• At least one coalition or workgroup within city jurisdiction with a health and wellness component that promotes healthy food and beverage consumption.
  • At least one worksite within city jurisdiction that promotes and supports healthy food and beverages to its employees. (Cannot be a city office)
  • At least one city office that promotes and supports healthy foods and beverages to its employees and clients.
  • At least one youth-led empowerment group within city jurisdiction that engages young people to participate in school or community gardens and consume healthy food and beverages.
  • At least one faith-based organization within city jurisdiction that has either a fruit and vegetable garden and/or encourages members to consume healthy food and beverages.

Physical Activity Benchmarks

Policy

These benchmarks address written policies, procedures, and ordinances.

  • A city ordinance that requires all new subdivisions to provide sidewalks and lights.
  • A city ordinance that requires all new subdivisions to provide parks and recreation space.
    City ordinance requiring maintenance of existing sidewalks, or a fee in lieu of maintenance
  • At least one joint use agreement to permit community use for physical activity (e.g. school, church) within city jurisdiction.
  • City comprehensive plan, resolution, or policy that supports physical activity by the creation of parks/recreation, bicycle, or pedestrian facilities.
  • City comprehensive plan, resolution, or policy that includes connectivity (helps city leaders plan to connect places for physical activity to each other in their city).
  • City comprehensive plan, resolution, or policy that includes Complete Streets (helps city leaders plan that all new street construction or repairs include all forms of ground transportation such as driving, walking, and biking).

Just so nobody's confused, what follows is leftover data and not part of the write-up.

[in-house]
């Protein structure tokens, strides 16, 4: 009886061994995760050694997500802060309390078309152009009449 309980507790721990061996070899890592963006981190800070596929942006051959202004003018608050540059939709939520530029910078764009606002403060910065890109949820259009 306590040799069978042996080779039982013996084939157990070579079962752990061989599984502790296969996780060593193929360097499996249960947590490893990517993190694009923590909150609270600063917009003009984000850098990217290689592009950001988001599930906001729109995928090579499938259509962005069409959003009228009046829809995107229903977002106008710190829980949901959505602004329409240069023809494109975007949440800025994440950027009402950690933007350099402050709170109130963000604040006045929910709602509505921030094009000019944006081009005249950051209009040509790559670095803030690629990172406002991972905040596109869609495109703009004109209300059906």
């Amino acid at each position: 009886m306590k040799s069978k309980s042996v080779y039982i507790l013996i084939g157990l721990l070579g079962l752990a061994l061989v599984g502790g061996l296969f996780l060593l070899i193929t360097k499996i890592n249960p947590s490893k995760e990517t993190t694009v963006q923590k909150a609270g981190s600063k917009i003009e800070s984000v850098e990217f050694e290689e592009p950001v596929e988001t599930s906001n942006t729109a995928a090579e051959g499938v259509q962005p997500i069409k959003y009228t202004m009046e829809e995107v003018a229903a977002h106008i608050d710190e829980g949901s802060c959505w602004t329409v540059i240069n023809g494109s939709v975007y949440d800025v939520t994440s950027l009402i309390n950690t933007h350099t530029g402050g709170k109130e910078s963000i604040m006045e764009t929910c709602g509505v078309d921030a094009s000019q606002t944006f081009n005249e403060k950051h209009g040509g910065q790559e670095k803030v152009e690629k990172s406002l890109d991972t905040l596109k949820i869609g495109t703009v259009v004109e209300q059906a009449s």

Environmental

These benchmarks address basic facilities, resources, and changes to the environment

  • At least one new walking/biking trail development (non-paved) within city jurisdiction.
  • At least one walking/biking enhancement/expansion of existing trails (non-paved) within city jurisdiction.
  • At least one new walking or biking development (paved) within city jurisdiction.
  • At least one walking or biking enhancement/expansion of existing tracks (paved) within city jurisdiction.
  • At least one multi-generational, fully accessible (ADA) park within city jurisdiction.
  • At least one dog park within city jurisdiction.
    Bicycle and walking routes within city jurisdiction have a signage system and bike lanes are clearly marked (e.g. “Share the Road”).
  • At least one roadway within city jurisdiction has sidewalks.
  • Sidewalks within city jurisdiction are in good repair and have curb cuts for accessibility.

Community-Clinical Linkages/System Changes

These benchmarks encourage collaboration and demonstrate a change in the way health systems interact with community organizations and lifestyle change programs in the community.

  • At least one health system within city jurisdiction that write prescriptions for patients to be physically active.